Among my entrepreneur friends, I’ve been the designated ‘namer’ of new products/businesses/mastermind groups… you name it. They’ve come to me for help.
This is how they reel me in:
Then it goes something like this:
Today I’m going to lay out the EXACT process I used to come up with the names and even how to complete logo concepts. I’ll even show you a case study of how I used this same process with Bryan over at Videofruit to come up with a name for a new product in less than 30 minutes
(Btw you don’t need to be creative to do this.)
Here’s what we’ll go over:
✔ Choosing the name of your product/service/idea
✔ Create a simple logo (or get a good idea of what you want)
✔ Getting the domain
I’m going to use an actual case study for this that just happened a few days ago to show you how easy this was.
Case Study 1: SlingShot App
Recently, Bryan Harris, asked a small group of us to come up with the name for a new product we’ll be working on as part of a 24-hour challenge. The concept for the product is based on planning and scheduling your product launch.
Before he set us the ‘name challenge’, he set some constraints:
Constraint 1: He didn’t want the word ‘Launch’ in the title.
Constraint 2: He wanted it as short and snappy as possible.
My ‘Find a Name’ process
Here’s the process I use when anyone comes to me with a naming challenge. For this process I’m going to use the Bryan Harris product as an example:
1. Write down all the words related to whatever the project is about. In this case here was mine:
2. When you have 5–10 words go to Thesaurus.com and start entering in these main keywords and see if you can find another word that sparks ideas.
3. For Bryan’s product I looked up the word launch:
4. From here I just kept entering keywords and went down the rabbit hole of related words until I came up with a few ideas I liked.
Name idea: Product Pathfinder – Good start, but too many syllables
… Last idea: SlingShot
✔ Don’t have to explain how to spell
Winner winner, chicken dinner:
Getting the Domain Name:
Sometimes this process may yield a good product name, but I’ll find that the domain isn’t available.
For this project, I wasn’t concerned about that as we ended up with the domain name as Bryan’s deal, and it could always be out on a subdomain of his existing domain.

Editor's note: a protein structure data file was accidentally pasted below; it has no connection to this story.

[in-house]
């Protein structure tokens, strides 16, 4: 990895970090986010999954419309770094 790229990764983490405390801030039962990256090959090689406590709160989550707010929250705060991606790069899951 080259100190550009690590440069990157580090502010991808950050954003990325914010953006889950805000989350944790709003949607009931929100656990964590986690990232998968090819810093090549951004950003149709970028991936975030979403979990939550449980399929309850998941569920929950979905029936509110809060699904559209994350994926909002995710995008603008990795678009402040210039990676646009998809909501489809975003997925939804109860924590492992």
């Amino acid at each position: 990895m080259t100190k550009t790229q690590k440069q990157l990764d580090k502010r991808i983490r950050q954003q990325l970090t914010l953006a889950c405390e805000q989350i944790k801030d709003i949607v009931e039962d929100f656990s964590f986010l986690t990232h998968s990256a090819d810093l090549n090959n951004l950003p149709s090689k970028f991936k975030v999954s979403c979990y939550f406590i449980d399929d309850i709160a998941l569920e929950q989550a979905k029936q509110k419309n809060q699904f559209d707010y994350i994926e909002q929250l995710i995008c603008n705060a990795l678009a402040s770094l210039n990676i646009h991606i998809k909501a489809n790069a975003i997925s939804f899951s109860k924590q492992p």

However, usually with the naming process, we’ll also want to ensure the domain is available. Here are some resources for using this process in conjunction with getting the domain name:
Lean Domain Search Lean Domain Search’s domain name generator is uniquely cool in that it finds cool and quirky domain names using prefixes and suffixes. It will also let you know whether the exact domain name is available, as well as the Twitter handle, etc.
Impossibility Another great tool is that when you enter your keyword, it will pair it with their carefully selected list of nouns, verbs, and adjectives. Then search for unregistered .com domain names and show you the results.
Domainr Domainr is a cool site that allows you to explore the complete domain name space beyond the standard .com, .net, and .org options and discover new and interesting domain names. For example, I got a custom link shortener from there, lttlmg.ht… just ’cause.
Ok now we have a name we like, we want to come up with some branding ideas quickly without having to bring a designer in.
Quick logo creation:
Firstly, any designers reading this, please put down your pitchforks, I’m not trying to make you redundant. However, there are many cases when we (entrepreneurs, business owners, yadda yadda) want to throw together something for a new project without dropping $ to hire a designer.
This process is for those times.
So, this logo creation part of the process can be used to either create a simple logo brand for your product/service/idea or just create some good reference ideas to hand off to a graphic designer.
Here’s what you do: 1. Download & install the top fonts from these two free font sites:
Not sure how to install fonts? Check out these quick tutorials:
1. Once installed. Go to Wordmark.it
2. Type in the product name you came up with and click the ‘Load fonts’ button. It will generate previews that look like this:
3. Scroll through the previews and select the ones you are interested in by clicking on them.
4. Once you’ve previewed and selected the options you like. Click the ‘Filter selected’ button to isolate selected previews:
5. Take a screencap and note down the names of the selected fonts to be used in your image or editing software.
6. Note: You can invert the previews, adjust the size and letter spacing as well as have the ability to drag and sort the previews to compare different fonts side by side. Another great website that allows you to review multiple ways is Typekit.
7. I took this Wordmark concept and moved forward with 1 version with my designer friend Iker. Will share the final version later after Friday;
The final logo did end up being a variation of one of these choices that was upgraded slightly but it came from this initial process.
Not convinced by the Wordmark logo process?
WellAt Traffic & Conversion Summit 2016 in San Diego I learned in a branding session that Perry Belcher, co-founder of Digital Marketer (and creative genius) used a very similar method with WordMark to come up with these two logos:
Both of these sites are getting millions of hits per month as well as selling $$$’s of products. So if it’s good enough for them, it’s good enough for me.